The FCC’s Blair Levin pitches the idea again at a Washington forum and broadcasters say that while they want to be part of finding a solution for the country’s broadband needs, this isn’t the answer.
A proposal calling for reallocating broadcast TV spectrum for wireless broadband use got a chilly reception from industry representatives during a forum hosted by the Progress and Freedom Foundation in Washington today.
Making the pitch for the idea was Blair Levin, head of the FCC’s National Broadband Task Force.
The demand for spectrum is about to explode, says the FCC official who argued that TV spectrum could go to a “better, higher use.”
“The value of the spectrum itself is greater than the value created for broadcasters in the use of that spectrum,” according to Levin.
Levin first floated the idea of broadcasters turning in their spectrum for cash back in October. Under the proposal, some spectrum would be dedicated for broadcasting, enabling each station in a market to broadcast a single standard-definition signal.
“We wanted to see if there was an opportunity for broadcasters who did not need that excess spectrum to essentially help us avoid a crisis that is not [here] today but is certainly coming.
Added Levin: “It is a bit of a mystery to me that we can’t explore the idea that some broadcasters might wish to sell their spectrum in a way that benefits them and the country.”
But MSTV President David Donovan countered that broadcasters do want to work with the FCC to help explore ideas for improving broadband access in the United States. “We believe we are part of the solution,” Donovan said.
He went on to say that broadcasters have a role to play in the nation’s broadband future, providing multicast services, mobile DTV, emergency information, local news and high-definition TV.
“My members believe strongly that the business value proposition of over-the-air television far exceeds what would be a one-time snapshot value,” Donovan said.
He also warned that the costs associated with replacing an over-the-air service would “grow exponentially.”
And the MSTV president suggested that this debate is really about public policy. He questioned whether the FCC really wants to change that fundamental policy of broadcast licensing and regulation.
“Nobody has provided any facts that show that there is a looming spectrum crisis,” said broadcast lawyer John Hane of Pillsbury, Winthrop Shaw Pittman.
Hane pointed out that in any given market Verizon Wireless alone controls more spectrum than all the broadcasters combined.
“Verizon can choose the technology it wants. It can deploy and redeploy its spectrum as it sees fit. It is constantly in a state of digital transition and doesn’t need the government to manage that,” Hane said.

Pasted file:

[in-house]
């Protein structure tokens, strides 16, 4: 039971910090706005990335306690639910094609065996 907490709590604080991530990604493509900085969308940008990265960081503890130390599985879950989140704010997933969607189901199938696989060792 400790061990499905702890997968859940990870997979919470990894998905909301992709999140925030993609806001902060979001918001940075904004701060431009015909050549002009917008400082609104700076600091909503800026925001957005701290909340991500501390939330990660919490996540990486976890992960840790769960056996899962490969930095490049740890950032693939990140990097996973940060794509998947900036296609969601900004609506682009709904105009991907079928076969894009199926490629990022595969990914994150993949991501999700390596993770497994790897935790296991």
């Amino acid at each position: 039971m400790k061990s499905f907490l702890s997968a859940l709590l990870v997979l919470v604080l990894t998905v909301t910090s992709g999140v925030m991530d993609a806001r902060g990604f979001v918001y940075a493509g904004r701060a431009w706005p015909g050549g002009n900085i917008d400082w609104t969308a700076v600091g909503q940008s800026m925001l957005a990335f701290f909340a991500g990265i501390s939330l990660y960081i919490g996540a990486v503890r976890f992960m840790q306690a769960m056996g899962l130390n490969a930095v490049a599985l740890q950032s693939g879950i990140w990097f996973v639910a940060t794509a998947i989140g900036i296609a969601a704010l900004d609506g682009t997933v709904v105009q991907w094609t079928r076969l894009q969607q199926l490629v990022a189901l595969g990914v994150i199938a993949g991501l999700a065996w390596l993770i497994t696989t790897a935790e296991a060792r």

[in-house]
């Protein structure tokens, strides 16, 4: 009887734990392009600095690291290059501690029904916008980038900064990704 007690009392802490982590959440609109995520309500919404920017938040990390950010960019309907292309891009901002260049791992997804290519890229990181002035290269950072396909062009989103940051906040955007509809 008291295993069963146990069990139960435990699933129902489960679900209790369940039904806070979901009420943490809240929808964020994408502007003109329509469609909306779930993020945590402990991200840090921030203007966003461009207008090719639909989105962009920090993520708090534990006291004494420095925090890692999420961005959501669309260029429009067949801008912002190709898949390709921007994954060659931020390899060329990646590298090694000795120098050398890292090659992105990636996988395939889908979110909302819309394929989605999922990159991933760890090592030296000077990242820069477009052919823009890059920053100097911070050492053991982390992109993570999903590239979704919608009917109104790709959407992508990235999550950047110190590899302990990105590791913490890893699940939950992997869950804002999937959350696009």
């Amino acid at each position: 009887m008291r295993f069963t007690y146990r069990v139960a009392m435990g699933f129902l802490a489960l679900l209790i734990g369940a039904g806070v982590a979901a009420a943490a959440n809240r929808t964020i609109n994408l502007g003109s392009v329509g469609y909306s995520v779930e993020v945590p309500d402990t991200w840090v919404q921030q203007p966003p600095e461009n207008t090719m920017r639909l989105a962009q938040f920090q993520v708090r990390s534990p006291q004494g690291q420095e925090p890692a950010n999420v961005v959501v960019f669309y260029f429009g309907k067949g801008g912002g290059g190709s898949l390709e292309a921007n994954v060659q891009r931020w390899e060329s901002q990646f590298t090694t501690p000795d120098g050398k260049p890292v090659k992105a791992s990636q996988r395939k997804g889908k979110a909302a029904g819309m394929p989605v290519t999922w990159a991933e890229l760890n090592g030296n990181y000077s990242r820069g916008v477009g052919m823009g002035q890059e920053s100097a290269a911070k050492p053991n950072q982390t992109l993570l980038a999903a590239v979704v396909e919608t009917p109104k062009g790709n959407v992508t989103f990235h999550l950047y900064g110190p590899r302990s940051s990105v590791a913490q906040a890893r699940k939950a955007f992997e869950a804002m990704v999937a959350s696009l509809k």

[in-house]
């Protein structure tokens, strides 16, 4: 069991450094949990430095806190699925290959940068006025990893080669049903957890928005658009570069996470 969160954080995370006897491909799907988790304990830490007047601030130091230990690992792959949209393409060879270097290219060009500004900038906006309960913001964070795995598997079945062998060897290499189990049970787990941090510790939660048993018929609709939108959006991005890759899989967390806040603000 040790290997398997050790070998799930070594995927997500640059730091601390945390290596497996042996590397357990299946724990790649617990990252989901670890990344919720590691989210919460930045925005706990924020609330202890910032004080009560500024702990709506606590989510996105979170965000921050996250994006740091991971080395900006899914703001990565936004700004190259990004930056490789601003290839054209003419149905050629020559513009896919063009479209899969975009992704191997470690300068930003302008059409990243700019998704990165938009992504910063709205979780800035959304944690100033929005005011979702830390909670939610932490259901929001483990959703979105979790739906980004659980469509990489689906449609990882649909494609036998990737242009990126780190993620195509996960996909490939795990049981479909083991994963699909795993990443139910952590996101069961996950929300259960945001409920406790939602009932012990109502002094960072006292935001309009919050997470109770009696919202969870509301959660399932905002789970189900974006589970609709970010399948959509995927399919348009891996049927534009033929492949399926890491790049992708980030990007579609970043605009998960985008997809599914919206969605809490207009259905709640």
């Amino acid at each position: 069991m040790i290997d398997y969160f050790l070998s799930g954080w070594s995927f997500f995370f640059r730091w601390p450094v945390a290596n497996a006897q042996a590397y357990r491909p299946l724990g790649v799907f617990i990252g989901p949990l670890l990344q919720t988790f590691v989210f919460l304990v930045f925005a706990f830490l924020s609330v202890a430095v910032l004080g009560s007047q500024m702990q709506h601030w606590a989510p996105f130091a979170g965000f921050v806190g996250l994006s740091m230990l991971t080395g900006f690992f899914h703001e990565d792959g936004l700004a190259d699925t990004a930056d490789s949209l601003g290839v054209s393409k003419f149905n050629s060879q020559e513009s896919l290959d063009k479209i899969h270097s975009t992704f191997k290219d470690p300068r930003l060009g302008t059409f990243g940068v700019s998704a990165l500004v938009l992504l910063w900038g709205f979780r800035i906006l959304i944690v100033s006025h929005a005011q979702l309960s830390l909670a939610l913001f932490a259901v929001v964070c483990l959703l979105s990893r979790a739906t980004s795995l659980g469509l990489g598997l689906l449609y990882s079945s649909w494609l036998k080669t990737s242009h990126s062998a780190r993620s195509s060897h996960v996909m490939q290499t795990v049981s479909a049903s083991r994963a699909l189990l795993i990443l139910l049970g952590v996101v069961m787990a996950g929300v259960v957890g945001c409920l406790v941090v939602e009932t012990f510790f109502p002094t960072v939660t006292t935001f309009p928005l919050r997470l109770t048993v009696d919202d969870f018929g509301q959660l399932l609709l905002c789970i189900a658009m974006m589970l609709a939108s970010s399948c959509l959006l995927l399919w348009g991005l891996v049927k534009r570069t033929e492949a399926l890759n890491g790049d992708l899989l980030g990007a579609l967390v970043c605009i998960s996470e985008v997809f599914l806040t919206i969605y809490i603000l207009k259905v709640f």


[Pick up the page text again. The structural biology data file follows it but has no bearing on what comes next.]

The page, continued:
But broadcasters are hamstrung by government regulations.
“The FCC’s ownership rules have prevented anybody from using broadcast channels to offer any coast-to-coast service or introduce a game-changing service in any market,” Hane said.
Telecom analyst Paul Gallant, with Concept Capital, pointed out that the debate over reallocating broadcast spectrum won’t be limited to the FCC.
“Once the issue is in Congress’ hands it’s not clear how it develops. It’s not clear whether broadcasters will be better or worse off. Congress is under tremendous budgetary pressure,” Gallant noted.
Coleman Bazelon of the Brattle Group discussed the potential value of the TV spectrum. He submitted a study to the FCC that he conducted on behalf of the Consumer Electronics Association.
He repeated those findings, noting that the 294 Mhz of spectrum now allocated to broadcasting is worth $12 billion but would be worth $60 billion if it were auctioned off to wireless service providers.
He also estimated that the cost associated with making the spectrum available to broadband would run about $9 billion compared to the real benefits of wireless services to consumers of about $1 trillion.
Media Access project Andy Schwartzman says broadcasters have been given an unbelievable benefit in terms of spectrum. “They sat on twice as much spectrum for 10 years. They squandered it, they haven’t come up with a business model. Mobile TV threatens to become commercially viable some day,” he said.
“Most of all, they have not provided the benefit to the public in terms of building a service that comes with the bargain to get free broadcast licenses,” he argued. “They want all the benefits and none of the responsibilities,” Schwartzman claimed.
But he also says he doesn’t like the idea of spectrum auctions. Instead, the public interest advocate said he is a strong advocate of the white spaces technology and its unlicensed uses.
He worried that the debate over reallocating broadcaster spectrum might interfere with the FCC’s white spaces initiative.